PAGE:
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Early colonization of red alder and Douglas fir by ectomycorrhizal fungi and Frankia in soils from the Oregon coast range

Abstract

The potential for mycorrhizal formation and Frankia nodulation were studied in soils from six sites in the Pacific Northwest. The sites included young and old alder stands, a 1-year-old conifer clear-cut, a young conifer plantation, and rotation-aged and old-growth conifer stands. A bioassay procedure was used with both red alder and Douglas fir seedlings as hosts. After 6 weeks growth, seedlings of both hosts were harvested every 3 weeks for 21 weeks and numbers of nodules and ectomycorrhizal types estimated. Nodules formed on red alder and ectomycorrhizae formed on both alder and Douglas fir in soil from all sites. Nodulation potential was highest in soil from the alder stands and the conifer plantation. Seven morphologically distinct ectomycorrhizal types were recovered on Douglas fir and five on alder. Only Thelephora terrestris, a broad-host-range mycobiont, formed mycorrhizae on both hosts. New ectomycorrhizal types formed on both hosts throughout the bioassay. Ectomycorrhizal colonization of alder was greatest in the alder and clear-cut soils. Low ectomycorrhizal colonization on alder was found in soils from sites where conifers were actively growing. Ectomycorrhizal colonization of Douglas fir was highest in the young alder and conifer plantation soils and was low in the rotation-aged conifer soil. The highest diversity of ectomycorrhizal types was found on alder in the conifer clear-cut soil and on Douglas fir in the rotation-aged conifer soil. Effects of host specificity, nodulation and mycorrhiza-forming potential and nodule-mycorrhiza interactions on seedling establishment are discussed in relation to seral stage dynamics and attributes of pioneer ectomycorrhizal fungal species.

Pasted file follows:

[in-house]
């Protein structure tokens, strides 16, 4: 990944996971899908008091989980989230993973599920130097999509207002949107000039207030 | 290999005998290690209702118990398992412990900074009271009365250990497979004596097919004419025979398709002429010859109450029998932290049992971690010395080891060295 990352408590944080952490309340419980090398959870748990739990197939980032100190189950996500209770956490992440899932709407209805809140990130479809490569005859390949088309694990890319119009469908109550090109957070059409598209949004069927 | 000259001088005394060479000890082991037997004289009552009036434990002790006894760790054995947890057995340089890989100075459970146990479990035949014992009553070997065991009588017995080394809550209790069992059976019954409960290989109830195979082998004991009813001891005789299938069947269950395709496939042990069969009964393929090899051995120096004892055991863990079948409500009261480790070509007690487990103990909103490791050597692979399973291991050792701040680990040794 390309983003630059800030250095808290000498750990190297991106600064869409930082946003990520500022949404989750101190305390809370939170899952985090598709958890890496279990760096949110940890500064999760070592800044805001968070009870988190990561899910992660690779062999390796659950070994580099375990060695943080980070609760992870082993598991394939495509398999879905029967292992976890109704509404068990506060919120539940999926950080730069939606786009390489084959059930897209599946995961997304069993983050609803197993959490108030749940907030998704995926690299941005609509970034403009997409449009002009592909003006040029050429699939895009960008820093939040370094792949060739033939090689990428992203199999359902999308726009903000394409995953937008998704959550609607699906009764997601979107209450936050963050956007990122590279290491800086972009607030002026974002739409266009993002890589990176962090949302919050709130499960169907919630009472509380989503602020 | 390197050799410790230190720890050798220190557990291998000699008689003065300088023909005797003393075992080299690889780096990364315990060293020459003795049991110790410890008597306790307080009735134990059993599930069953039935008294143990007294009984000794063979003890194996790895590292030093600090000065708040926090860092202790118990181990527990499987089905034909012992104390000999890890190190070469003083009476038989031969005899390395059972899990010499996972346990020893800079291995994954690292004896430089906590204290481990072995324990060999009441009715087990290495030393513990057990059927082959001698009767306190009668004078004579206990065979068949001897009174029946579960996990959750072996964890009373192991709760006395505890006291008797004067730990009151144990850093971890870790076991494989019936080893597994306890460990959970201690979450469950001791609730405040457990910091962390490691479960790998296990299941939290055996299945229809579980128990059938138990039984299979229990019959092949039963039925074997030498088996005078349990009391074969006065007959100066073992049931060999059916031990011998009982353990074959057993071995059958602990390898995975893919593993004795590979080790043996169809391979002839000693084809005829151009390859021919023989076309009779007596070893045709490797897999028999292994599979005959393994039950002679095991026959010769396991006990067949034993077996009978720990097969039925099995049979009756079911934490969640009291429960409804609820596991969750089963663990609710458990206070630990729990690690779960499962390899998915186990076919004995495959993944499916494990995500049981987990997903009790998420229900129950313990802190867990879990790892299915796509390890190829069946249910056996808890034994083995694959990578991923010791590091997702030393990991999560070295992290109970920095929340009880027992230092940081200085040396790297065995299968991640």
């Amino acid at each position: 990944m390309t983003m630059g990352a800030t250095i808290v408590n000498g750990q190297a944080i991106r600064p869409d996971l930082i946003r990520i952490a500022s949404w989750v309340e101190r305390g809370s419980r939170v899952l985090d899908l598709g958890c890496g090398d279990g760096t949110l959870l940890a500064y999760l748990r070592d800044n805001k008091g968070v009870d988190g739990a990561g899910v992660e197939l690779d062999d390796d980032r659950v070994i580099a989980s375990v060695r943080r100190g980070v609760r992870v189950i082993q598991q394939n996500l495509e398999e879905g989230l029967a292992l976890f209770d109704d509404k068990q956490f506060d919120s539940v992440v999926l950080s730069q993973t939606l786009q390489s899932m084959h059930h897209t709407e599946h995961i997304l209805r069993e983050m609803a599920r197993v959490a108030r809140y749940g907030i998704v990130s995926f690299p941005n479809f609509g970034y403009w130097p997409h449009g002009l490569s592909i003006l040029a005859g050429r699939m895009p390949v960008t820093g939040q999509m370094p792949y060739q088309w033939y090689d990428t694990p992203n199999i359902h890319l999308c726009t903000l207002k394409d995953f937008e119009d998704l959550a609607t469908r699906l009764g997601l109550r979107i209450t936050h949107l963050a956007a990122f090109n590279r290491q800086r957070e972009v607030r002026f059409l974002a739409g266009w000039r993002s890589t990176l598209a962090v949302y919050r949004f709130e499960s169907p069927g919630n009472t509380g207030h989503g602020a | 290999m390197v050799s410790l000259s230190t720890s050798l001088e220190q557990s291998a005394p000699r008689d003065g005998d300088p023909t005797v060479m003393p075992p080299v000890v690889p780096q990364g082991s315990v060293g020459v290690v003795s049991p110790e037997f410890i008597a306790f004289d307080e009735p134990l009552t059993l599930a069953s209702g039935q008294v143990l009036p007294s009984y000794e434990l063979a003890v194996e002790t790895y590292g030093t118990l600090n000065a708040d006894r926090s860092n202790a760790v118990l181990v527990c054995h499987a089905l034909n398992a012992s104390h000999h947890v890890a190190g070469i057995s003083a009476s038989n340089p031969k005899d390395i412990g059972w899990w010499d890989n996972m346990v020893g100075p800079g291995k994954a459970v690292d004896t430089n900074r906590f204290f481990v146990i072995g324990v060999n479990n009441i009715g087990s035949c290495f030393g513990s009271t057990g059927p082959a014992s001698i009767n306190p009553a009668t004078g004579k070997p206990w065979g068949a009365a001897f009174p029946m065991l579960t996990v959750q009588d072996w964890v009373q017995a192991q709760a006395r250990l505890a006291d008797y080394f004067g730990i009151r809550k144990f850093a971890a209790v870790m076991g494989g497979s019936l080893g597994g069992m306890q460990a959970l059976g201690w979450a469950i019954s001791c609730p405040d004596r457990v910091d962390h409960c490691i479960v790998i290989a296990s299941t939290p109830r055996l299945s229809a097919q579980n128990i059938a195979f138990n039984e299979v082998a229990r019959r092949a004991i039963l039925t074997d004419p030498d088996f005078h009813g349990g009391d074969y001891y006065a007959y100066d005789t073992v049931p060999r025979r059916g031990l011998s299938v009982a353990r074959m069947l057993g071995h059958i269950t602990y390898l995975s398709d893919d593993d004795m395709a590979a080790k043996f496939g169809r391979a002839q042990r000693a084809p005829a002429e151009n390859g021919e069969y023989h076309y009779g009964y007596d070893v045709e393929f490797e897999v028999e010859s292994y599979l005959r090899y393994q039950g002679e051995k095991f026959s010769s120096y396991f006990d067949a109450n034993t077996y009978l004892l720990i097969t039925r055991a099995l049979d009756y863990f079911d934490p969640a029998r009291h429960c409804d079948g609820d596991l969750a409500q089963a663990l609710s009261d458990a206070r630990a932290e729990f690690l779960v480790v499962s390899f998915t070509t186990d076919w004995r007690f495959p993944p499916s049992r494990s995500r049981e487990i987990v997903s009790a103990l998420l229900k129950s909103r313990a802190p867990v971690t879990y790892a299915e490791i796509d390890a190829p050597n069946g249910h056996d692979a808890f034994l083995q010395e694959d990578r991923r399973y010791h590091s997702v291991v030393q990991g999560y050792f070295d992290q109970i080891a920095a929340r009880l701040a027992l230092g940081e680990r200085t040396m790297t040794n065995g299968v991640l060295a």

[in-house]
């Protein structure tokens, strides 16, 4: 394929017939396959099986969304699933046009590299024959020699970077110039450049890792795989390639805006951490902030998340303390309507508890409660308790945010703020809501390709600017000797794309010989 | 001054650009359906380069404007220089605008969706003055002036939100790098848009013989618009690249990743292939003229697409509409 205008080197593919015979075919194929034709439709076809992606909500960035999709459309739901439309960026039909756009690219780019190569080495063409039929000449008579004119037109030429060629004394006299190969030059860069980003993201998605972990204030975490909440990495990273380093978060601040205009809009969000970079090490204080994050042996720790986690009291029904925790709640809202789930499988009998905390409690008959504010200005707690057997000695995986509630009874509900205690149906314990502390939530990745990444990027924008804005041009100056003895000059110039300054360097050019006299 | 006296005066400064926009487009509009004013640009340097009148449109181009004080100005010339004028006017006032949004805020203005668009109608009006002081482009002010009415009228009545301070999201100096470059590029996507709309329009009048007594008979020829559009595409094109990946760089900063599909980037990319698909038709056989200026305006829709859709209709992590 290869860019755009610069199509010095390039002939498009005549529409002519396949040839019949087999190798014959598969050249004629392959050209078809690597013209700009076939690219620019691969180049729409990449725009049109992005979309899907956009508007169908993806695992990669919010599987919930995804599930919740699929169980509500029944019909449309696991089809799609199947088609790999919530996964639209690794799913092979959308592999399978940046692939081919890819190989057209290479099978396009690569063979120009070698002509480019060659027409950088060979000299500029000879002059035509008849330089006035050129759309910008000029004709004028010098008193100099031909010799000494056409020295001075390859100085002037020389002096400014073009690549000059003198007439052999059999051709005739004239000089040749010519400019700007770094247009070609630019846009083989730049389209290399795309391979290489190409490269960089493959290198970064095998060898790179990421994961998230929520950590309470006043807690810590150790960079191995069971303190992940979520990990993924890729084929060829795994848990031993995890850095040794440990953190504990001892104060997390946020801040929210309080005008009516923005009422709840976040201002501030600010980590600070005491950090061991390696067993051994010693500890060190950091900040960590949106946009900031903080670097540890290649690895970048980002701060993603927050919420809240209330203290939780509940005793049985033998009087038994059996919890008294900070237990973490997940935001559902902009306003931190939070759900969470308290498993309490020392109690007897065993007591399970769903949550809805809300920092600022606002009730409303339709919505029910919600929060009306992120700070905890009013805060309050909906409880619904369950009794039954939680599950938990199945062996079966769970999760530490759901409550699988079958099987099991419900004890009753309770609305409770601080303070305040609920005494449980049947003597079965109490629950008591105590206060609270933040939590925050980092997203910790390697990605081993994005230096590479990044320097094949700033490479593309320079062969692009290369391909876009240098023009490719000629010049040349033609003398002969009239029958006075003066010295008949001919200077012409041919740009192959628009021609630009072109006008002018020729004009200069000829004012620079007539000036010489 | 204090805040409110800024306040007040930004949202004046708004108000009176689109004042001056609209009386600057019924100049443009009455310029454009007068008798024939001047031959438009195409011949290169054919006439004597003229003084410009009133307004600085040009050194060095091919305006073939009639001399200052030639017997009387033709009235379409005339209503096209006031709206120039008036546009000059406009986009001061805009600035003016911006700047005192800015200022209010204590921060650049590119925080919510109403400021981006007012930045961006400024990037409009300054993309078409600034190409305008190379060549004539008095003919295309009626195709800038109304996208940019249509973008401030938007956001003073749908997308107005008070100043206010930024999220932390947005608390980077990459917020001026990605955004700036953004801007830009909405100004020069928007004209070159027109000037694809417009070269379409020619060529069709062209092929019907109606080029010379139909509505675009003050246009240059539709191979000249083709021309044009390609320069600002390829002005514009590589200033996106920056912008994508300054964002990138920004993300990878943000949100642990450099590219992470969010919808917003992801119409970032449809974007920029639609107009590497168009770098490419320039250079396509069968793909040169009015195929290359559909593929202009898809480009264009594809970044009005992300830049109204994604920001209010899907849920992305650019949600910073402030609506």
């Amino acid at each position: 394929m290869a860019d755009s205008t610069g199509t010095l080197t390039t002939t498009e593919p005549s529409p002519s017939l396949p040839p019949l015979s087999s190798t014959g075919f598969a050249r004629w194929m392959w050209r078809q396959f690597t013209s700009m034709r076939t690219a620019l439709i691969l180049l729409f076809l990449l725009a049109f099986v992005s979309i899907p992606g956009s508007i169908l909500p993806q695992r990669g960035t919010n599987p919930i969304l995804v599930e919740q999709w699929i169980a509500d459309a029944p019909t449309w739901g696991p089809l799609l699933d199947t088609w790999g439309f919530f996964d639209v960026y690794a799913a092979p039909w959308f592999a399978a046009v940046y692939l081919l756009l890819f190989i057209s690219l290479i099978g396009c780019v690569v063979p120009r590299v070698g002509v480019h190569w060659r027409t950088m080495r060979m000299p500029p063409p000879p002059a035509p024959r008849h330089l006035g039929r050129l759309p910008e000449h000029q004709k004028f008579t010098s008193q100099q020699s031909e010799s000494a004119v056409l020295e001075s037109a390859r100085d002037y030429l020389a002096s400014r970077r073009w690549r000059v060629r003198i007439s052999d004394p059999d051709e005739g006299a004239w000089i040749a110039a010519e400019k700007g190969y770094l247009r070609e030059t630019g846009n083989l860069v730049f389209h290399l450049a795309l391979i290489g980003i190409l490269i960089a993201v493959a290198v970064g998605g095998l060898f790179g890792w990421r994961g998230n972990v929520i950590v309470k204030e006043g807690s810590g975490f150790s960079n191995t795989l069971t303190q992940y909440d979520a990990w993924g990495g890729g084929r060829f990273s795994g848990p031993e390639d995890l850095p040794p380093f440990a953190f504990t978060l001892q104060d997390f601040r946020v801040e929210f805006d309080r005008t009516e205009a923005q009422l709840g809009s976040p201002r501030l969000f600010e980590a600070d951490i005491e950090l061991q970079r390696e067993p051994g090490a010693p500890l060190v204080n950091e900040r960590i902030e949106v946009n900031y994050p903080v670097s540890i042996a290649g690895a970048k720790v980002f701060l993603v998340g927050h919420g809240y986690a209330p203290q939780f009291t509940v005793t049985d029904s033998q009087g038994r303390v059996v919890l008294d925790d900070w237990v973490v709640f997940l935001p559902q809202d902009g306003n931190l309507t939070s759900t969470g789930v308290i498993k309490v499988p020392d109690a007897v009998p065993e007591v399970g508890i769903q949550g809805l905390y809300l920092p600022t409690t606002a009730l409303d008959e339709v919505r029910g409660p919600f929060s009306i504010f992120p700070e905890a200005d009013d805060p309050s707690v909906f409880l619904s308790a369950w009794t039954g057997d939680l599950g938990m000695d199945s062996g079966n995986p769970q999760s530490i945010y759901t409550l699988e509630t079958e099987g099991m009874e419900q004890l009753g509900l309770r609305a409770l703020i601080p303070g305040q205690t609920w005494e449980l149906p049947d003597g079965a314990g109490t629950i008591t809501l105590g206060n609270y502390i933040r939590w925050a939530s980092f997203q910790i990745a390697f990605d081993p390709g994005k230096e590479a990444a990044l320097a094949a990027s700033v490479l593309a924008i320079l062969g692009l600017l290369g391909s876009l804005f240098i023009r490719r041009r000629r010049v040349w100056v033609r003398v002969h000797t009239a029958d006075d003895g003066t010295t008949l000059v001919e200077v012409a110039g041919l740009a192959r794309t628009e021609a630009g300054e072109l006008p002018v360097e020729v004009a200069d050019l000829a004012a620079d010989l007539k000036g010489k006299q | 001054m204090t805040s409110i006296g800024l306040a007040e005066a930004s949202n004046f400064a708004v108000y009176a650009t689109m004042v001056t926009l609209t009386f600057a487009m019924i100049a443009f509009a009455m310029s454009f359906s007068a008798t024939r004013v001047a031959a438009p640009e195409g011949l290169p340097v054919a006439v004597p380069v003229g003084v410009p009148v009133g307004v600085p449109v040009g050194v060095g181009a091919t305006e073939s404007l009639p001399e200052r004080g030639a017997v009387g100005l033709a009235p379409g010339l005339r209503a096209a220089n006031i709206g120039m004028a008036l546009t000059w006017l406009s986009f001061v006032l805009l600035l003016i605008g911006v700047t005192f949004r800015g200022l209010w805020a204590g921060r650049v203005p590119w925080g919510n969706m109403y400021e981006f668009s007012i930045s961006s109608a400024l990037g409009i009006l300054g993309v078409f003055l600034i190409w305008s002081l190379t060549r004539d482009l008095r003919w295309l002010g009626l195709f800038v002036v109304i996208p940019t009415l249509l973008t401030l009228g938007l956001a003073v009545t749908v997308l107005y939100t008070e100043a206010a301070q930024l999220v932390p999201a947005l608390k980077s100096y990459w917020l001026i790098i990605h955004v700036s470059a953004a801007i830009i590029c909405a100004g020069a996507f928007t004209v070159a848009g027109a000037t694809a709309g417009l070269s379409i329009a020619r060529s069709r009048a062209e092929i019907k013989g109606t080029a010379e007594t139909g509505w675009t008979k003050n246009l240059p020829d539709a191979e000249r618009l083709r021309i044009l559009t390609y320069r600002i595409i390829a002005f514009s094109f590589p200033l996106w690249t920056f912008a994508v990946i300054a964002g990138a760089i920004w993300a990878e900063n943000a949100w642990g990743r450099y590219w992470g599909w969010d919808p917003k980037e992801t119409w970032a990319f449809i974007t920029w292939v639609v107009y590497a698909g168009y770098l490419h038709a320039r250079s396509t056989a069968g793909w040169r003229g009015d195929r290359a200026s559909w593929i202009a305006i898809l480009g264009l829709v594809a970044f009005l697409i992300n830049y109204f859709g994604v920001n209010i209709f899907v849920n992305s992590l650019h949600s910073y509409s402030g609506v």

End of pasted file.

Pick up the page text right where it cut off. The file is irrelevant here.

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Miller, S.L., Koo, C.D. & Molina, R. Early colonization of red alder and Douglas fir by ectomycorrhizal fungi and Frankia in soils from the Oregon coast range. Mycorrhiza 2, 53–61 (1992). https://doi.org/10.1007/BF00203250

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Key words

  • Ectomycorrhizae
  • Frankia
  • Propagules
  • Nodules
  • Succession